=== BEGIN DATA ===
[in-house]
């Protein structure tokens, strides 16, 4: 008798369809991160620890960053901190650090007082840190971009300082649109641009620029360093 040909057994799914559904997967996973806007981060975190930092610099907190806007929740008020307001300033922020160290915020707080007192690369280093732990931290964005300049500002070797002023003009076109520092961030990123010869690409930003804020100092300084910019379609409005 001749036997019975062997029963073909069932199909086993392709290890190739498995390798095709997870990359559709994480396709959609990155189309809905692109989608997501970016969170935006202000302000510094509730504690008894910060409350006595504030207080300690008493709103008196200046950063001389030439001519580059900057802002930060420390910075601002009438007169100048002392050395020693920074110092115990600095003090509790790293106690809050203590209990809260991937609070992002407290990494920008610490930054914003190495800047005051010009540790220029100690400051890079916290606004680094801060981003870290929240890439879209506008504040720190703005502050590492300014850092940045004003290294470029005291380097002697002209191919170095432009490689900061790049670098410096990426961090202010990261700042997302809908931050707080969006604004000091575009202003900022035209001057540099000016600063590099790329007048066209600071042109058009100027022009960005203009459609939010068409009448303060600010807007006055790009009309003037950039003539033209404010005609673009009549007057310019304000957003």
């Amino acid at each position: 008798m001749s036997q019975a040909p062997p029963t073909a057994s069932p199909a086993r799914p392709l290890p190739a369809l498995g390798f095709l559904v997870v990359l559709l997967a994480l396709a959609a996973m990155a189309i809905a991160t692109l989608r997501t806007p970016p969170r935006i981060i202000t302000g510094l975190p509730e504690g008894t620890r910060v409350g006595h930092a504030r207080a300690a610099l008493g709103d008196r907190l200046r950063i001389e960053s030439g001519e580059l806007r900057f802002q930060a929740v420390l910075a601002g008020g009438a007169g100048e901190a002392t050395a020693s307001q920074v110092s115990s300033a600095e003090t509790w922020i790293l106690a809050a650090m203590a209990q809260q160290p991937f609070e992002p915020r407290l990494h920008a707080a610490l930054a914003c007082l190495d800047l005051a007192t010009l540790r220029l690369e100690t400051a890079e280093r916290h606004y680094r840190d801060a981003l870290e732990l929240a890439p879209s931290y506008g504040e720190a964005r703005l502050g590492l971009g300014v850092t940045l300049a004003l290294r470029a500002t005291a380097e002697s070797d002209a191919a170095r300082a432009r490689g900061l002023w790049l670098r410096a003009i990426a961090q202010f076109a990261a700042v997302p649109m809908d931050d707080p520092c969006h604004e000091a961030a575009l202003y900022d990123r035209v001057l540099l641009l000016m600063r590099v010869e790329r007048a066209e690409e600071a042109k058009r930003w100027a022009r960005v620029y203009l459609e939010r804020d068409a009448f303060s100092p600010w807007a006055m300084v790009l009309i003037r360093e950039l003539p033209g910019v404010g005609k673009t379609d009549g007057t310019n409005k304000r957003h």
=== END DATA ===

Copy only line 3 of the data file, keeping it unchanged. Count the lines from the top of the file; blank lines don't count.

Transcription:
């Amino acid at each position: 008798m001749s036997q019975a040909p062997p029963t073909a057994s069932p199909a086993r799914p392709l290890p190739a369809l498995g390798f095709l559904v997870v990359l559709l997967a994480l396709a959609a996973m990155a189309i809905a991160t692109l989608r997501t806007p970016p969170r935006i981060i202000t302000g510094l975190p509730e504690g008894t620890r910060v409350g006595h930092a504030r207080a300690a610099l008493g709103d008196r907190l200046r950063i001389e960053s030439g001519e580059l806007r900057f802002q930060a929740v420390l910075a601002g008020g009438a007169g100048e901190a002392t050395a020693s307001q920074v110092s115990s300033a600095e003090t509790w922020i790293l106690a809050a650090m203590a209990q809260q160290p991937f609070e992002p915020r407290l990494h920008a707080a610490l930054a914003c007082l190495d800047l005051a007192t010009l540790r220029l690369e100690t400051a890079e280093r916290h606004y680094r840190d801060a981003l870290e732990l929240a890439p879209s931290y506008g504040e720190a964005r703005l502050g590492l971009g300014v850092t940045l300049a004003l290294r470029a500002t005291a380097e002697s070797d002209a191919a170095r300082a432009r490689g900061l002023w790049l670098r410096a003009i990426a961090q202010f076109a990261a700042v997302p649109m809908d931050d707080p520092c969006h604004e000091a961030a575009l202003y900022d990123r035209v001057l540099l641009l000016m600063r590099v010869e790329r007048a066209e690409e600071a042109k058009r930003w100027a022009r960005v620029y203009l459609e939010r804020d068409a009448f303060s100092p600010w807007a006055m300084v790009l009309i003037r360093e950039l003539p033209g910019v404010g005609k673009t379609d009549g007057t310019n409005k304000r957003h």